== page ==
Exhibitionists might just decide to fly more often, following an announcement by the federal government on Jan. 5, 2010, that, in order to increase security at Canadian airports, full body scanners would be pressed into service in eight cities across Canada, including Winnipeg.
First used by London England’s Heathrow airport in 2005, full body scanners have since been installed at several airports in many different countries, most notably in the U.S. and Europe.
How they work
The devices, which can see through clothing to detect concealed weapons and other contraband, use one of two technologies to develop an image of the person being scanned.
Backscatter X-ray devices were the kind first deployed in the UK, and work by bombarding the individual being scanned with extremely low intensity x-rays. The image is created by sensors, which detect the X-rays as they bounce off of the individual’s skin.
Different materials reflect X-rays differently, in proportion to their density, allowing the machines to differentiate between skin, clothing and objects such as guns. Furthermore, objects containing low atomic number elements — atomic number reflects the number of protons an element has in its nucleus — such as oxygen, carbon, nitrogen and hydrogen can be highlighted by a backscatter X-ray machine, a very useful feature since these elements are common in explosives.
The second kind of machine uses milimetre wave (MMW) radio frequency beams to generate an image. The radio waves, which have a wavelength of 1000 times smaller than those used for FM radio, are tuned to move through clothing and bounce off of human skin especially well, and provide a 3D image of the person being scanned. Anomalies appearing in the scan, such as weapons or explosives, are outlined against the individual’s skin.
MMW scanners produce a lower resolution image than backscatter x-ray machines, however MMW scanners are much faster, taking between 15 and 30 seconds to complete a scan, as opposed to more than 60 for the backscatter machine.
In terms of danger to the person being scanned, both L-3 Communications and American Science and Engineering, the companies that produce the MMW and backscatter scanners, respectively, claim that being scanned exposes the user to less than 1/10,000th the amount of radiation from a typical cell phone call, or the equivalent of spending two minutes in an airplane at cruising altitude (9,150 m).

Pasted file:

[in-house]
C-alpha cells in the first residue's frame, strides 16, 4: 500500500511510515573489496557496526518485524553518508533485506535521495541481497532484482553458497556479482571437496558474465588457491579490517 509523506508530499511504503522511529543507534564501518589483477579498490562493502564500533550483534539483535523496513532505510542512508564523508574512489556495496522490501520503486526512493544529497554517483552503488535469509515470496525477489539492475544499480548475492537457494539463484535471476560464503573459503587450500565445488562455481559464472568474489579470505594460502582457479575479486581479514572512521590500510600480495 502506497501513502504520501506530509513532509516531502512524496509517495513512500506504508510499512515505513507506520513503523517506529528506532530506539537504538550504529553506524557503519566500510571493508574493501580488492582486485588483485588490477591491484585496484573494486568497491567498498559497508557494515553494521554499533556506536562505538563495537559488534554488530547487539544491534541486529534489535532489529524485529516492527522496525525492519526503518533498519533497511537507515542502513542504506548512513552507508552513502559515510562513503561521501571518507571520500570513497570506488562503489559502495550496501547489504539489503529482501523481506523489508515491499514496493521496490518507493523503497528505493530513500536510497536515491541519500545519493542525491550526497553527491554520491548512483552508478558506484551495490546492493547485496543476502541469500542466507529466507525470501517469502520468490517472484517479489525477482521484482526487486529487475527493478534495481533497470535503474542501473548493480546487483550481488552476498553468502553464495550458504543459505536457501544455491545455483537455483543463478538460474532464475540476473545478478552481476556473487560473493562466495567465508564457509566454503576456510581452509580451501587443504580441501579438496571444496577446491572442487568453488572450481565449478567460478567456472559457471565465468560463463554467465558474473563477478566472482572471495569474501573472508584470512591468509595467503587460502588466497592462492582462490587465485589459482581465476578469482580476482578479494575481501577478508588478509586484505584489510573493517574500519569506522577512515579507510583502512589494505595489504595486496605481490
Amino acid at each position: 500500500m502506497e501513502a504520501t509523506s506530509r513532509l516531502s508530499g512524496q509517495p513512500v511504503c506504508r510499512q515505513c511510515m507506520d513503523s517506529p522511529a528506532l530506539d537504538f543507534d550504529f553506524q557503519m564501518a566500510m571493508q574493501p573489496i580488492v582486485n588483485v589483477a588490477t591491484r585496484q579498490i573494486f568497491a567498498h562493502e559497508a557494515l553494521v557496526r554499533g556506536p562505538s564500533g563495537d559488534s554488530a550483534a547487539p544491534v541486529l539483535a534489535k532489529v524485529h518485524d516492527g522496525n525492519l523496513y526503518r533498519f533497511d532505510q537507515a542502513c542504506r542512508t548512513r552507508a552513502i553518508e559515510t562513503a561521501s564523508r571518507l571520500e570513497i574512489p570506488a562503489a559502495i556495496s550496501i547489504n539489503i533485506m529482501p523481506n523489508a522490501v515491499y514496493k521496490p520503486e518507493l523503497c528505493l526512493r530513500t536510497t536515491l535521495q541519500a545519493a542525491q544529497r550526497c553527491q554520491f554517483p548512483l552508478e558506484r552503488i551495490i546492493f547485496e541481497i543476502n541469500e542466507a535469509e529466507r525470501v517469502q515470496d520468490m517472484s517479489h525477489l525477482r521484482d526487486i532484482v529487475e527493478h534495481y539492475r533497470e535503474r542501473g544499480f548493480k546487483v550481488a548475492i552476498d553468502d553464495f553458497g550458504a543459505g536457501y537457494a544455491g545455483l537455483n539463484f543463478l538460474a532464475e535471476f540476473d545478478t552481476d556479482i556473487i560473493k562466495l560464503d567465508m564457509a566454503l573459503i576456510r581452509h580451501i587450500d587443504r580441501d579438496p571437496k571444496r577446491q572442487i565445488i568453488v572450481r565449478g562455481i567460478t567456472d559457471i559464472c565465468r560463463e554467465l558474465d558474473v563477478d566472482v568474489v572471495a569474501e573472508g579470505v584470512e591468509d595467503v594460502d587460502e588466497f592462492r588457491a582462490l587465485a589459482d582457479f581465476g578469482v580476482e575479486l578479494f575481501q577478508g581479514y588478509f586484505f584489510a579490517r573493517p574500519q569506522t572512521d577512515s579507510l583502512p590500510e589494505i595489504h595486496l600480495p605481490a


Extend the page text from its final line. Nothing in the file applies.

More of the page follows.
Privacy and usefulness
Although backscatter X-ray scanners were the first to reach the market, MMW scanners have since become the technology of choice for many governments, including Canada, mainly because they can produce an image four times faster than backscatter machines, despite the lower resolution of the image produced.
In fact, the lack of sharp detail in the MMW scan has been touted as an advantage to the system, as many people and privacy advocacy groups have take issue with the scanners, and the images they produce.
Barry Steinhardt of the ACLU’s technology and liberty project told the website Livescience.com, “Body scanners produce graphic images of travelers bodies, and are an assault on their essential dignity.” This can be especially true for individuals who have undergone medical procedures, such as colostomies, mastectomies and have devices such as catheters and penile implants, all of which show up clearly on a MMW or backscatter image.
In an effort to curb concern about the scanners and personal privacy, airports in the U.S. mandate that the scanner’s operator is housed in a remote location, and never sees the individual directly. Furthermore, the machines do not have the ability to save an image, and software that blurs the individual’s genitalia and face is employed. Scans are also currently only carried out on individuals selected for additional screening, and can be declined if the individual consents to a pat down.
Both kinds of scanners can also be augmented with software, which replaces the individual’s image with an outline, as opposed to the detailed 3D image typically displayed. However, according to a report on the Global News website, the Canadian government has decided to buy scanners which do not have these software upgrades, as they feel that the act of blurring parts of an individuals body to the operator, or reducing their form to an outline, defeats the purpose of the scanner.
And therein lies one of the problems with these full body scanners; in order for the scanners to be effective at countering all threats, an operator needs to see the individual as clearly as possible. Regardless of whether blurring software is used though, according to Steinhardt, the machines amount to “nothing more than an electronic strip search.”
Adding to the controversy regarding the privacy-invading nature of these machines is the fact that, during a trial held in Kelowna, B.C., between 2008 and 2009, operators reported that while L-3 Communications advertises that as many as 600 passengers can be screened in an hour, the most they were able to process was 61.
At a cost of $200,000 per machine, not including the price of installation or the operator’s salary, one has to wonder — given their limited ability, slow operation and violations to personal privacy — if these machines are really the answer to keeping air travelers safe.
According to an article appearing on the technology blog Gizmodo.com, you are 20 times more likely to be struck by lightning than die on an airplane as the result of terrorism. And while it would be foolish to ignore any threat to air safety, maybe the real question should be, why isn’t the government doing more to protect us from lightning?